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Gregory of Nazianzus, the fourth-century Archbishop of Constantinople, on the “admirable conjunction of excellencies” (to use Edwards’s language) of the way Jesus interacted with people:

Both these extremes he avoided;

he was sublime in action, lowly in mind;

inaccessible in virtue, most accessible in intercourse;

gentle, free from anger, sympathetic, sweet in words, sweeter in disposition;
angelic in appearance, more angelic in mind;

calm in rebuke, persuasive in praise, without spoiling the good effect of either by excess, but rebuking with the tenderness of a father, praising with the dignity of a ruler, his tenderness was not dissipated, nor his severity sour;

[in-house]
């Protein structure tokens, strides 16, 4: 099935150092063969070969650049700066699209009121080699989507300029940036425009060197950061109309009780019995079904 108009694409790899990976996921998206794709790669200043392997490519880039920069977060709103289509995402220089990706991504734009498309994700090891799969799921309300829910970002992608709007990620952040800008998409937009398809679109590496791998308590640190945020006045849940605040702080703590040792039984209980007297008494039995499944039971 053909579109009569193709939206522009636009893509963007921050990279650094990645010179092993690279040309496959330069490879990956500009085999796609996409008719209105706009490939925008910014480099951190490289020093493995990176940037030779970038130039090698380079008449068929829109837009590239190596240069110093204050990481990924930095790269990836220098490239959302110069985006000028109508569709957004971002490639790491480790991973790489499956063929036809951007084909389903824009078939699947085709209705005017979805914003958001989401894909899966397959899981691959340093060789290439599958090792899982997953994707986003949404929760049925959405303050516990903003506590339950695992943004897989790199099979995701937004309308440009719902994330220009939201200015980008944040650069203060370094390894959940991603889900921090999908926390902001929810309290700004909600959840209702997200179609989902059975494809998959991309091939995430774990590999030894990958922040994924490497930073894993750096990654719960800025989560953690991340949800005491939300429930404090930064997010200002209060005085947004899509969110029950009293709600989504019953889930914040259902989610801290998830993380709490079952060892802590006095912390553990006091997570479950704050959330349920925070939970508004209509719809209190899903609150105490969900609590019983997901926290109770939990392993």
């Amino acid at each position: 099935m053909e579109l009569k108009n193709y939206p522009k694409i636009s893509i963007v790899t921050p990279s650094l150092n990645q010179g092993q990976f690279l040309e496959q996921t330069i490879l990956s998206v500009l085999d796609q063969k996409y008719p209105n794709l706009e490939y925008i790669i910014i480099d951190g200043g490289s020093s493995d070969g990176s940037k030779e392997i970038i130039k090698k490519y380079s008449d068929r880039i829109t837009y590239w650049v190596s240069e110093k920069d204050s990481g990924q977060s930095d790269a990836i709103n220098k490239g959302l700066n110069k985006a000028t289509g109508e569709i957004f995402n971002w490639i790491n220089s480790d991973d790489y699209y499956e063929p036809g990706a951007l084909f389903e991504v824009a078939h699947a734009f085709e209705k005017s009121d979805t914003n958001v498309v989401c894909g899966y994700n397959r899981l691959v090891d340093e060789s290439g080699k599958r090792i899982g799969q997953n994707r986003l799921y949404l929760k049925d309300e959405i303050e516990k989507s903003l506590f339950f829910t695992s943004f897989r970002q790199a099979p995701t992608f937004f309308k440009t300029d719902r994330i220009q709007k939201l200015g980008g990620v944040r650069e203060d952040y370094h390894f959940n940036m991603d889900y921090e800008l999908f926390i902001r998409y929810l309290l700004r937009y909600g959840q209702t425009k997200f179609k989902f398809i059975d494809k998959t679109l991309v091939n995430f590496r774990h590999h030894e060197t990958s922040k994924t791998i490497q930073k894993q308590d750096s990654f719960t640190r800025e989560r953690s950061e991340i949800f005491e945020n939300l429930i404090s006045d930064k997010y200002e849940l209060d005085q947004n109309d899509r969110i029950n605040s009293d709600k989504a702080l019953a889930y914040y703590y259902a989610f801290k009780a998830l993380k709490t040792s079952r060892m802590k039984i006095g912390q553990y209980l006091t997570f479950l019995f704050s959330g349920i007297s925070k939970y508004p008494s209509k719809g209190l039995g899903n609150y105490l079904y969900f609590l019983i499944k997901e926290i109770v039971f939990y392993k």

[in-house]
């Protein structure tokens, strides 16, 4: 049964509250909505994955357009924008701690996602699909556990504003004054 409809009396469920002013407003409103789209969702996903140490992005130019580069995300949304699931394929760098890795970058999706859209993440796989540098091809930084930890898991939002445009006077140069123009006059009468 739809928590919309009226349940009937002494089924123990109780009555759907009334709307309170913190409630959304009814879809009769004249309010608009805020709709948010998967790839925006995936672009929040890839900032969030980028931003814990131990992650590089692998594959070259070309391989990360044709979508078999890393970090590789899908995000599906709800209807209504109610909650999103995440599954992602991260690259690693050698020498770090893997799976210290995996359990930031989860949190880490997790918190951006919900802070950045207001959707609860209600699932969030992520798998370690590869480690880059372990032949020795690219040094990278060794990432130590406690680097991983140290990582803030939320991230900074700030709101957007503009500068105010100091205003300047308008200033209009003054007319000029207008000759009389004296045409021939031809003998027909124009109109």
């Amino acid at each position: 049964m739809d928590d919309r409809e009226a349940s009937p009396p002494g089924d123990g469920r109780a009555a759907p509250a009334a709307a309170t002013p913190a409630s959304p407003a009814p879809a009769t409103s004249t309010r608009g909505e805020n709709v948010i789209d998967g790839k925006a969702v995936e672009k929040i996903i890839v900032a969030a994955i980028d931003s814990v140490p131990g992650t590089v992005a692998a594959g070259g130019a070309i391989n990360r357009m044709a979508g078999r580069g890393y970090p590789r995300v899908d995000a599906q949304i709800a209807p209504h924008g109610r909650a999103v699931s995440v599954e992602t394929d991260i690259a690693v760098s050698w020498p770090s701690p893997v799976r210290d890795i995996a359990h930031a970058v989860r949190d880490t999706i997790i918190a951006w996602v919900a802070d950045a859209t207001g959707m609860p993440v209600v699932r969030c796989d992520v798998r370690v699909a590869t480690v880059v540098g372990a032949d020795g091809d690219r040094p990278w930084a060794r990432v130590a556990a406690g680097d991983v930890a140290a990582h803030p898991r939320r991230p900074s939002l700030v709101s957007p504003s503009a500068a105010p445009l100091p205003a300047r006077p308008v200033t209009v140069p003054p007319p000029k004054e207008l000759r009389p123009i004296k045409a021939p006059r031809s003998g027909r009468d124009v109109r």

for the one was reasonable, the other prudent, and both truly wise;

his disposition sufficed for the training of his spiritual children, with very little need of words;

his words with very little need of the rod, and his moderate use of the rod with still less for the knife.

—Gregory of Nazianzus, “Oration 21,” NPNF 2nd series, 8:271-72 (par. 9).

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2 thoughts on “No One Ever Spoke Like This Man!”

  1. Shane says:

    Great quote. Only problem is, Gregory was not speaking about Jesus here. He was instead praising st. Athanasius of Alexandria.

  2. David McKay says:

    You can’t get away with much on the internet, Justin!

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Justin Taylor, PhD

Justin Taylor is executive vice president of book publishing and book publisher for Crossway and blogs at Between Two Worlds. You can follow him on Twitter.

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